Tuesday, January 31, 2023

Government is considering to increase the electricity tariff due to steep rise in fuel cost

NewsGovernment is considering to increase the electricity tariff due to steep rise...

Electricity may soon cost more as Tenaga Nasional Bhd (TNB) is expected to impose a surcharge on electricity bills due to the rising fuel prices arising from the Russia-Ukraine conflict that began early this year.

Like most power companies worldwide, TNG is experiencing difficulty in keeping rates at the current level, especially when coal prices are on the rise. Meanwhile, almost half of the nation’s generation needs coal and its prices have gone up fourfold since the war broke out.

According to The Vibes, a source revealed that the government is considering whether it should allow the cost to be passed on to consumers.

Source: Facebook

The government monitors the cost of electricity with the Imbalance Cost Pass-Through (ICPT) formula, which is reviewed every six months. The cost of fuel would be translated into the final consumers’ bills. The next ICPT review is due next month.

Meanwhile, the surcharges have already been applied to commercial users and this is the first time they would be implemented for domestic consumers.

However, the quantum of the surcharge would be decided by the Energy Commission (EC).

In January this year, the government decided that the tariff remains at 39.45 sen per kilowatt-hour (kWh), and domestic consumers would continue to enjoy a rebate of 2 sen/kWh without any surcharge.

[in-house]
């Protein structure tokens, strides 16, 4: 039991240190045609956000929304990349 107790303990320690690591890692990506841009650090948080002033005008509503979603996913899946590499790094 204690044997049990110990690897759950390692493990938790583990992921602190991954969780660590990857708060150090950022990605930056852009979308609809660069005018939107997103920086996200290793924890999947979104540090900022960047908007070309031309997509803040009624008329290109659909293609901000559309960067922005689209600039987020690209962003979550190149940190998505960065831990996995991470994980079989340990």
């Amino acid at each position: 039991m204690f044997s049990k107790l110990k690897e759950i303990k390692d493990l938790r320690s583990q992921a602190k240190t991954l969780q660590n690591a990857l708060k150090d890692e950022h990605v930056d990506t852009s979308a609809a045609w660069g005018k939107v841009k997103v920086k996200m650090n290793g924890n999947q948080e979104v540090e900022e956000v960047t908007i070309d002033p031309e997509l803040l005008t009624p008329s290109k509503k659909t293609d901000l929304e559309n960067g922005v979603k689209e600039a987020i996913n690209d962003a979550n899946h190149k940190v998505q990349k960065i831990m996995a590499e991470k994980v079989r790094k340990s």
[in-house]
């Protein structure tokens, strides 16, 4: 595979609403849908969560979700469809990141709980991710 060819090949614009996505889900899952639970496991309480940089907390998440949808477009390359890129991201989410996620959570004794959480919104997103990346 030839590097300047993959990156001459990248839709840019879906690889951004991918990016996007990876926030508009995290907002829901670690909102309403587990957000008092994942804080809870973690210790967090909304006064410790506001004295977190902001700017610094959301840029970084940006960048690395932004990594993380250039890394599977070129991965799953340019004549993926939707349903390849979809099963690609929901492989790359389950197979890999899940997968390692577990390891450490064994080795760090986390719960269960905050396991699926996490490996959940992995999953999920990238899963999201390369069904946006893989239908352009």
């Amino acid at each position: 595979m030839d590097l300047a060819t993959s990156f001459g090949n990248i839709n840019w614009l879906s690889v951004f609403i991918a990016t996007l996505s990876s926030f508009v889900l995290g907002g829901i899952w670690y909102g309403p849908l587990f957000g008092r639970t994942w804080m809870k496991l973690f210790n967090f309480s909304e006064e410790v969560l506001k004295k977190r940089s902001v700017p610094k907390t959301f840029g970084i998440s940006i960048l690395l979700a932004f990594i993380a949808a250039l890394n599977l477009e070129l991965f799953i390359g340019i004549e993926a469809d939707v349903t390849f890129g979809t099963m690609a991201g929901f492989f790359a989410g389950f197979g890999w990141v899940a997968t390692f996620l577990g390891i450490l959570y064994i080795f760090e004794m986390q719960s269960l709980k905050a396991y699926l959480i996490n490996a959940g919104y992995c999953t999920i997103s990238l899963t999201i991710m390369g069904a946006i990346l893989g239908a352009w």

The EC said this move is only made possible as the government had utilised available funds amounting to RM715 million from Kumpulan Wang Industri Elektrik, which is made up of cess-like contributions from power players, to maintain the current rebate for domestic users. 

On TNB’s website, the ICPT mechanism under the Incentive-based Regulation framework allows TNB to reflect changes, either an increase or a reduction, in fuel and other generation-related costs in electricity tariffs every 6 months.

Through the ICPT mechanism, the government stipulates that in the case of a drop in global fuel prices and generation costs, the savings will be returned to the public in the form of an ICPT rebate, and in the event of an increase in fuel and generation costs, the extra costs will be channelled as an ICPT surcharge.

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